Scott Walker’s Record on LGBTQ Issues
Gov. Scott Walker’s politics in this area have been careful and calculating. While Walker opposes equality, firing a lawyer defending Wisconsin’s domestic partnership registry and supporting continued appeals of a federal court ruling striking down Wisconsin’s marriage equality ban, he has been careful as governor not to often speak publicly on these issues.
Instead, his standard response had been that because he does not have a role in court decisions, his opinion does not matter. However, as a presidential candidate who needs to shore up support among the Republican base, Walker has been clear that he believes issues of LGBTQ equality, such as marriage equality, should be left to the states to decide on their own.
In a June 2015 interview, Walker affirmed his belief that marriage “is between one man and one woman”, and he indicated that if the Supreme Court upholds marriage equality, the next step would be to pursue a constitutional amendment.
Thousands of Wisconsinites have signed a One Wisconsin Now petition demanding Gov. Walker cease having Wisconsin do business with Indiana in light of the Hoosier state’s unprecedented attack on the LGBT community signed into law by Republican Gov. Mike Pence.
Walker allowed state to contest & appeal marriage ruling, resulting in state ultimately owing $1.1 million to the ACLU in legal fees
In his twenty years in office, Scott Walker has amassed a truly astounding record of failure. To commemorate the looming anniversary of his first election to office, One Wisconsin Now is highlighting a different and depressing failure of Gov. Walker every day, for twenty days. The title “Governor of the State of Wisconsin” suggests that the holder of the office would consider the diversity of the entire state's population. As judged by his actions in office, Scott Walker has clearly failed in this regard.
The Wisconsin Supreme Court upheld the state’s domestic partnership registry Thursday, ensuring same-sex couples will retain certain rights no matter how a federal court rules on the state’s constitutional amendment banning gay marriage. In a unanimous decision written by Justice N. Patrick Crooks, the court emphasized that proponents of the amendment, including Wisconsin Family Action executive director Julaine Appling, the lead plaintiff in the case, and Senate Majority Leader Scott Fitzgerald, made public statements in 2006 that the marriage amendment wouldn’t prevent the Legislature from granting certain rights to same-sex couples.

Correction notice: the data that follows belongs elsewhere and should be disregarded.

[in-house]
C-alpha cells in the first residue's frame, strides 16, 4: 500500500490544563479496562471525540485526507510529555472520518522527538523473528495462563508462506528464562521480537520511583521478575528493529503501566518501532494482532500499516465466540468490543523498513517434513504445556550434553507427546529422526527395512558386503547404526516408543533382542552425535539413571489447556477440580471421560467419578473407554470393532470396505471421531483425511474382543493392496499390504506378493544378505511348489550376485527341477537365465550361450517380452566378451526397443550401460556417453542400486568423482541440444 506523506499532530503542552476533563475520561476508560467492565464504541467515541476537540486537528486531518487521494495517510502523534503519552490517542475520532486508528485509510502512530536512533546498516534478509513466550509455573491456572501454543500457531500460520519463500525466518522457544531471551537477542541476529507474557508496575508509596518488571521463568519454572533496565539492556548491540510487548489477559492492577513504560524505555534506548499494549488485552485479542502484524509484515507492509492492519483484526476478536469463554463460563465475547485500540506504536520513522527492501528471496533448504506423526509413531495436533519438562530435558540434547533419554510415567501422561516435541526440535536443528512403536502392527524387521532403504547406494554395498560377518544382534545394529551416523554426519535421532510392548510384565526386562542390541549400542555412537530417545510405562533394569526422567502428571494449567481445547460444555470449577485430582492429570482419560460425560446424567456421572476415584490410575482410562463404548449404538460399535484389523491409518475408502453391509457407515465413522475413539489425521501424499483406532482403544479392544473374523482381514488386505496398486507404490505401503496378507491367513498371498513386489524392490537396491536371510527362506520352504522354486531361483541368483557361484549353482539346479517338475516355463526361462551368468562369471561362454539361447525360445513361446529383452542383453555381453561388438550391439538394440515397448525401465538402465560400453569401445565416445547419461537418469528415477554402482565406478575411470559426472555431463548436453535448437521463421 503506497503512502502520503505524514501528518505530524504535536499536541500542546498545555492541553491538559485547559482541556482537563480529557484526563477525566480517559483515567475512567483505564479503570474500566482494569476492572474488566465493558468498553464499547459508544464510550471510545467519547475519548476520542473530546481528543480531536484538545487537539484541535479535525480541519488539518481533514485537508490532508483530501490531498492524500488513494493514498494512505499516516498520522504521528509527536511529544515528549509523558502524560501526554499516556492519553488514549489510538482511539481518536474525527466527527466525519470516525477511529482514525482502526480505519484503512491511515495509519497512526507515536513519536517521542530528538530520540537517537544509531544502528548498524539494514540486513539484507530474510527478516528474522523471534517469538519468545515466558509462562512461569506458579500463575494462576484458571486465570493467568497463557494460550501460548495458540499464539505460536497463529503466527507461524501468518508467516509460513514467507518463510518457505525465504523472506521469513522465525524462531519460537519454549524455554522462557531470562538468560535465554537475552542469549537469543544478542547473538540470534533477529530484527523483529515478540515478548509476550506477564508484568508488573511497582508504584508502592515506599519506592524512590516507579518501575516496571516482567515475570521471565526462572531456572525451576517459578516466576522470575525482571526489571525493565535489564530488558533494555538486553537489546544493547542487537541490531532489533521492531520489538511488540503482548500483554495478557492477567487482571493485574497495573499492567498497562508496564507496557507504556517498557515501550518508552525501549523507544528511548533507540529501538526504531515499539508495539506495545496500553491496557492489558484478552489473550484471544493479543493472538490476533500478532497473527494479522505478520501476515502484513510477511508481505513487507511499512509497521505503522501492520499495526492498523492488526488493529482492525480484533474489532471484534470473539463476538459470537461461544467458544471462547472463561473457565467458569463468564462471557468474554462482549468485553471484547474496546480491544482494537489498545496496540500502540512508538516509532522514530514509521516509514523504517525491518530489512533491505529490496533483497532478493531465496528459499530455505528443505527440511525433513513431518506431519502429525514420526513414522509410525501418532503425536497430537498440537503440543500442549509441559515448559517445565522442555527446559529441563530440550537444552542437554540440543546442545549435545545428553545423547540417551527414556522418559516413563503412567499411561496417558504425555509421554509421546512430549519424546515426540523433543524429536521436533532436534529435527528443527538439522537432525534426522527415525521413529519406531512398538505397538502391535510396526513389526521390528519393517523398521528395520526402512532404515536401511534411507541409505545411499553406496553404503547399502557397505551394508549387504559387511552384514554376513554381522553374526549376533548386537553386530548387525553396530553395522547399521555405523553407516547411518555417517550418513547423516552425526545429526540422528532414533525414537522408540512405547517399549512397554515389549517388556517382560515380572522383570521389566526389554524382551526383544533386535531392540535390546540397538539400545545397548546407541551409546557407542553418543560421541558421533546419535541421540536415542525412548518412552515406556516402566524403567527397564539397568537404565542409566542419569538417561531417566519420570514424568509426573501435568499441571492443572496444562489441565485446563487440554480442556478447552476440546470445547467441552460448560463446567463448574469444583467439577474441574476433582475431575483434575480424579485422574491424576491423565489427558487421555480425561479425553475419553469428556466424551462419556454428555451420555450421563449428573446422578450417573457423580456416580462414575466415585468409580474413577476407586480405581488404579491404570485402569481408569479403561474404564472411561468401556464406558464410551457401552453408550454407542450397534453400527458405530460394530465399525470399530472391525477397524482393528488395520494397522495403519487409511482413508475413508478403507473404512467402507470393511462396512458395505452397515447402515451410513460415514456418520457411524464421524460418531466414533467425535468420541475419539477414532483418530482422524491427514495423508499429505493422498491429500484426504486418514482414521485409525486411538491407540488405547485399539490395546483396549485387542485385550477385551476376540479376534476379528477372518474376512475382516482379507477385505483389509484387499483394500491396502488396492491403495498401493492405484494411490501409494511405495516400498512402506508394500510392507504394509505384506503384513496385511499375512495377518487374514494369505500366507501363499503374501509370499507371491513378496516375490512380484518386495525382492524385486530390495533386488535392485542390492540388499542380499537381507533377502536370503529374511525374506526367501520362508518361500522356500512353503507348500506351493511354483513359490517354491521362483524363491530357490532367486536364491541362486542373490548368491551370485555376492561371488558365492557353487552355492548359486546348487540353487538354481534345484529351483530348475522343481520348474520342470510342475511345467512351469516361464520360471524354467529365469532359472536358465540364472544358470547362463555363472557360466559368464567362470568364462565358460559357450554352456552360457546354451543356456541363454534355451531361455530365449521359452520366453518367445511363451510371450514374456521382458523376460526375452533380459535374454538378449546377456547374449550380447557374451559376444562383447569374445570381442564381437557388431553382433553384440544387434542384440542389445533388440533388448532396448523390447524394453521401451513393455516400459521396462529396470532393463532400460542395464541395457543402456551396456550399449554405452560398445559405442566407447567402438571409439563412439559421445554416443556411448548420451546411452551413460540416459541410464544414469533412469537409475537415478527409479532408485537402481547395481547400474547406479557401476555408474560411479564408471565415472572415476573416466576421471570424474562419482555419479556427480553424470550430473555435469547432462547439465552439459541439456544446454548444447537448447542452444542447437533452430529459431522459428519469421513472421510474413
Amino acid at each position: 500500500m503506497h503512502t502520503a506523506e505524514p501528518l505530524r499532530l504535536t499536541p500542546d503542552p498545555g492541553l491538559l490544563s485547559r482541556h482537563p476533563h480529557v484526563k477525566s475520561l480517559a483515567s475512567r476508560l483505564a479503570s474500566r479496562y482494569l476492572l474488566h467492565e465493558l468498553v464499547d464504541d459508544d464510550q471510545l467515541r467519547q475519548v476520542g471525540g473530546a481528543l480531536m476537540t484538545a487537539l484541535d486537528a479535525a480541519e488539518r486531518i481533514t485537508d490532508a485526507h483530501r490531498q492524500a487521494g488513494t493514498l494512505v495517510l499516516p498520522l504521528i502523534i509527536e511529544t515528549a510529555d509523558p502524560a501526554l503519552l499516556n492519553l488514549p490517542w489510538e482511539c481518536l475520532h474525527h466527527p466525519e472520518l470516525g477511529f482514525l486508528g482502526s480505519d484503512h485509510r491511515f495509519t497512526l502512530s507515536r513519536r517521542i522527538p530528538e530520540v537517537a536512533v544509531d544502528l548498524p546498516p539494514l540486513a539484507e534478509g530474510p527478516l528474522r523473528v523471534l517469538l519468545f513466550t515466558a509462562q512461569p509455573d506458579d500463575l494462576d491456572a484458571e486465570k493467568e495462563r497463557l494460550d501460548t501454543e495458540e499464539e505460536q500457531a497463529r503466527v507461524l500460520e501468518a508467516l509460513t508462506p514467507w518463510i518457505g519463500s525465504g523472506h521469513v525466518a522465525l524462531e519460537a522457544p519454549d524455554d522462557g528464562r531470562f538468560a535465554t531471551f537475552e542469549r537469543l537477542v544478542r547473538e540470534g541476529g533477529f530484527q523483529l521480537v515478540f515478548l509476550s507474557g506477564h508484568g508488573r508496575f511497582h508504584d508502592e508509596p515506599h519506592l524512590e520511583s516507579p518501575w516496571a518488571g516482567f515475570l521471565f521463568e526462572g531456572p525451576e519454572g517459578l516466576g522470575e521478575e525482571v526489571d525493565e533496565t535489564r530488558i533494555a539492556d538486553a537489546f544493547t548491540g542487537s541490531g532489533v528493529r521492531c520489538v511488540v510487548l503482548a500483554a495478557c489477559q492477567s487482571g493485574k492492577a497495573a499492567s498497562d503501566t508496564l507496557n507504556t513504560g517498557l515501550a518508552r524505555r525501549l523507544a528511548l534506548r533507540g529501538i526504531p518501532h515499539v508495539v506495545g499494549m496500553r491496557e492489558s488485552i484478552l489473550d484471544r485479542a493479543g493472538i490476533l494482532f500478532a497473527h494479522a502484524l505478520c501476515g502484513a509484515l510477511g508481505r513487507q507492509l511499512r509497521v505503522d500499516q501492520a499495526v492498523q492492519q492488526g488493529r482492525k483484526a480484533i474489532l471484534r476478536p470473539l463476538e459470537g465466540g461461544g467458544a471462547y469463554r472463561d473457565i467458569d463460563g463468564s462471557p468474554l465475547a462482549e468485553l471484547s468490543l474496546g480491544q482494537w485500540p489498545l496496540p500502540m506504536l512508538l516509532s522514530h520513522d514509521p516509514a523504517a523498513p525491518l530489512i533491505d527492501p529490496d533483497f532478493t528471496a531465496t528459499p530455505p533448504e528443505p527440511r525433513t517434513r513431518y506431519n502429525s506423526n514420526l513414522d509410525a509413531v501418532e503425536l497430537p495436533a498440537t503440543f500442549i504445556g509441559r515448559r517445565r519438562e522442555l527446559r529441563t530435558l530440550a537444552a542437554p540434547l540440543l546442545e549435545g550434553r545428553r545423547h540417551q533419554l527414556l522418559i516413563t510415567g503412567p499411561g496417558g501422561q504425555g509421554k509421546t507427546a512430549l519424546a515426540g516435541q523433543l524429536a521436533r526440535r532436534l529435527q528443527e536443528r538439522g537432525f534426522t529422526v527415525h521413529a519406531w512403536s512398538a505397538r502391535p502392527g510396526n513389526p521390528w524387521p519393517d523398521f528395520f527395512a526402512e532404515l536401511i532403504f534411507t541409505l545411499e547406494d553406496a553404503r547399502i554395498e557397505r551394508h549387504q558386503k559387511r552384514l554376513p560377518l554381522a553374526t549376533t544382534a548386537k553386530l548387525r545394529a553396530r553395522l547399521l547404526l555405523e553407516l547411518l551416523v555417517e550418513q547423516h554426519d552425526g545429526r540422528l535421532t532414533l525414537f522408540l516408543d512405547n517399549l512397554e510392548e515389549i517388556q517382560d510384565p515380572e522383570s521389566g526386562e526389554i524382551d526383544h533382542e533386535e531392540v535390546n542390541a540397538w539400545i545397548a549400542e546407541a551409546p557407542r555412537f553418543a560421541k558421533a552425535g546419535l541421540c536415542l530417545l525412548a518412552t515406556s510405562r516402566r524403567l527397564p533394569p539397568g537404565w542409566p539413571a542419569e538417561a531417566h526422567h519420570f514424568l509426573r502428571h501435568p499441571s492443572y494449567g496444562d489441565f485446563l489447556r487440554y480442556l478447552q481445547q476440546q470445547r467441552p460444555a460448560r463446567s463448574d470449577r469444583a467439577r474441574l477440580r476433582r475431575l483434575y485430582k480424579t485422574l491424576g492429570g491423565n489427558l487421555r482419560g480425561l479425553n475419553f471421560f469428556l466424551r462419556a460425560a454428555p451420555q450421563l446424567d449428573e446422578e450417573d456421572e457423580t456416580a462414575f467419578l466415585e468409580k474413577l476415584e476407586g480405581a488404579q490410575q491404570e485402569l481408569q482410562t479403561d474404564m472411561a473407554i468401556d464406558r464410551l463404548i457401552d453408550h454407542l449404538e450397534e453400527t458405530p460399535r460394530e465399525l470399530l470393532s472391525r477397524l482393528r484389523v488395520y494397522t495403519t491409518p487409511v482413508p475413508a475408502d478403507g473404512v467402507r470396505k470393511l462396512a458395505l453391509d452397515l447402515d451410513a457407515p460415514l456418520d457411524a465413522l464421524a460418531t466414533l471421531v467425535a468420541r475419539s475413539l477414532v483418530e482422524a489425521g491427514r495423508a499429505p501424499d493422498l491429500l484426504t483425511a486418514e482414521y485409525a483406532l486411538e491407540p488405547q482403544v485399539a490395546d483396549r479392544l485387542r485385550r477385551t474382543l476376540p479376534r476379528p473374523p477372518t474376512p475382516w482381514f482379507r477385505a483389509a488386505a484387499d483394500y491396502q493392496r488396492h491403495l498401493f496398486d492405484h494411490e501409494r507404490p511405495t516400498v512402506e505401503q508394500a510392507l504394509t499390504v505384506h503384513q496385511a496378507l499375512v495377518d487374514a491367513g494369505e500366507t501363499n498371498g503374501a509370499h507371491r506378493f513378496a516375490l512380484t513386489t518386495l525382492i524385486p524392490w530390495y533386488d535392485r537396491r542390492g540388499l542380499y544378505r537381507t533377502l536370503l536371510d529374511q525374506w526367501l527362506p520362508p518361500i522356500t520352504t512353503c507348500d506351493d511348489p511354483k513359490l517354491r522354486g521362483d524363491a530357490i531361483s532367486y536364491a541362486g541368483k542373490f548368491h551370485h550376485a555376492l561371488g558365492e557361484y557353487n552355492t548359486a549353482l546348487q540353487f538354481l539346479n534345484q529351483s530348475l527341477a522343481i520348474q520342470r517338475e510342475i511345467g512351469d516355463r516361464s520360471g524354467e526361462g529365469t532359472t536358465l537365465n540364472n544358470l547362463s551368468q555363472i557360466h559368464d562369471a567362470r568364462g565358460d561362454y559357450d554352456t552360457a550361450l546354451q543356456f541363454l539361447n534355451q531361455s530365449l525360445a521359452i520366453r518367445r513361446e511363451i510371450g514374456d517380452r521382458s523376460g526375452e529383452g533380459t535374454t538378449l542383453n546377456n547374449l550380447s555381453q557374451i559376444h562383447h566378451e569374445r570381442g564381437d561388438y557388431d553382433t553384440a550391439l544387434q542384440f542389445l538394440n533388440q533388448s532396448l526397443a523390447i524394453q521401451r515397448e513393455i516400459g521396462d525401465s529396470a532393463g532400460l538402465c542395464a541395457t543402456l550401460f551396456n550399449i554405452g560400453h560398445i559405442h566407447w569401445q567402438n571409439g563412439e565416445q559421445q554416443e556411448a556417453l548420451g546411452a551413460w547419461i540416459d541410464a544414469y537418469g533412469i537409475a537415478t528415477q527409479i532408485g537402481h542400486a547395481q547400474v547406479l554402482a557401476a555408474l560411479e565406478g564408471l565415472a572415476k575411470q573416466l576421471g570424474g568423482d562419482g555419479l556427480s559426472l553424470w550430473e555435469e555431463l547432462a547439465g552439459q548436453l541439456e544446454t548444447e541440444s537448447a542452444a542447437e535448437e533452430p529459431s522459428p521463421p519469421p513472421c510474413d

After his 2010 election Walker fired Pines, leaving defense of the law up to gay rights advocate Fair Wisconsin and other interested parties that had intervened in the case. Pines said Thursday the state paid his firm $75,000 between Oct. 29, 2009, and June 28, 2011, for work on the case.
Gov. Scott Walker has fired the lawyers defending the state in a challenge to Wisconsin's domestic partnership law. But the governor's spokesman said his office "is still working to appoint a new counsel to the case." Madison attorney Lester Pines informed Dane County Circuit Judge Daniel Moeser in a March 22 letter that his firm, Cullen Weston Pines & Bach, had been "terminated" by Walker as counsel for the state in the lawsuit filed in 2009 by Julaine Appling, president of Wisconsin Family Action, a conservative advocacy group.
A Milwaukee County Board committee on Monday recommended that the full board sustain County Executive Scott Walker's veto of a measure that would lay the groundwork for granting domestic partner health benefits to county employees. The Personnel Committee voted 5-2 to uphold Walker's Nov. 16 veto. Walker and other opponents of the domestic partners measure said the benefit would be too costly at a time when the county faces serious budget problems.”
“I’ve had concerns about (county benefits) in general because of the cost. Quite frankly, I think people are fed up with a number of benefits given at the county level. The last thing we can do is be adding even more to it.”
The bill prohibited same sex marriages from occurring in Wisconsin and prohibited the state from recognizing a same sex marriage performed in another state where it was legal. (Assembly Journal)